Look: “Formerly he was useless to you, but now he has become useful both to you and to me.” (Philemon 1:11)
“If he has done you any wrong or owes you anything, charge it to me.” (Philemon 1:18)
(1) Onesimus, whose name means useful, has undergone a transformation. Paul says that he has been moved from uselessness to his master, Philemon, to being useful. Today a myth prevails in the West, under the influence of pop psychology, that people don’t change. Paul tells Philemon that Onesimus has changed. The gospel changes people.
(2) Compelled by the gospel of Christ that has changed him from an enemy of God to a friend (Colossians 1:21-22; Romans 5:10), Paul pledges that he will repay Philemon for anything that Onesimus has cost him.
It’s believed that Onesimus was a runaway slave and that he ran after stealing from his master, Philemon. But, in running, Onesimus ran right under the influence of Paul, who had earlier been instrumental in Philemon’s conversion to faith in Christ.
After hearing and experiencing the gospel through Paul, Onesimus too became a Christian. Paul sends Onesimus back to Philemon reluctantly, with a plea that this once-useless slave could now become Philemon’s useful friend “as a brother in the Lord” (v.16). (Paul also refuses to pull rank on Philemon. Although “in Christ…[he] could be bold and order” [Philemon 1:8] Philemon to free Onesimus, Paul instead chooses to appeal to Philemon “on the basis of love” [Philemon 1:9]). Paul goes completely to bat for Onesimus.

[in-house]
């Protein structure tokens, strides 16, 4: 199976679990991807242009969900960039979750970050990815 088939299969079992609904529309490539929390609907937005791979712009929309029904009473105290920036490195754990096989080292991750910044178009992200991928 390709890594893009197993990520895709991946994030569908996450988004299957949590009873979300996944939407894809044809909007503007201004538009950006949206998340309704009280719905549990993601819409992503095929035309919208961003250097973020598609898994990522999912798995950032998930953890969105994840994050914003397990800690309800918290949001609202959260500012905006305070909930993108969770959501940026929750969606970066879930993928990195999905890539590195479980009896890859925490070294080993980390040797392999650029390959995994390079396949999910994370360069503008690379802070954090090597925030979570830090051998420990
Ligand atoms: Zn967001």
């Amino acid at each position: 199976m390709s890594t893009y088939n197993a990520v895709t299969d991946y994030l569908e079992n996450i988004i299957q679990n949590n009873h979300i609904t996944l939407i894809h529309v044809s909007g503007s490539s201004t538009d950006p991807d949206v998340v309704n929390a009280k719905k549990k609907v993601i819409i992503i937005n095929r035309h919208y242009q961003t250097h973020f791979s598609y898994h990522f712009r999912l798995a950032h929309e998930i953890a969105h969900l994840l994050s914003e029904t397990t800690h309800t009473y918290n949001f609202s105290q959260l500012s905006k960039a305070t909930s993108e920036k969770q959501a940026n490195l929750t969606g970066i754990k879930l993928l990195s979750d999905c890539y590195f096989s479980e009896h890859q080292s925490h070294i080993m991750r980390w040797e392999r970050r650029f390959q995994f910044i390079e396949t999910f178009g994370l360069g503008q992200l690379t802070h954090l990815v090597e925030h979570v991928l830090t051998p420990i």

Listen: Several important truths emerge for me from this encounter with God in His Word.
(1) The Gospel has the power to transform us from people leading useless, vain lives to people whose lives have purpose and meaning. That’s exactly what Jesus has come into our world to make possible through His death and resurrection. Paul writes in Romans: “For I am not ashamed of the gospel, because it is the power of God that brings salvation to everyone who believes: first to the Jew, then to the Gentile. For in the gospel the righteousness of God is revealed—a righteousness that is by faith from first to last, just as it is written: ‘The righteous will live by faith.’” (Romans 1:16-17)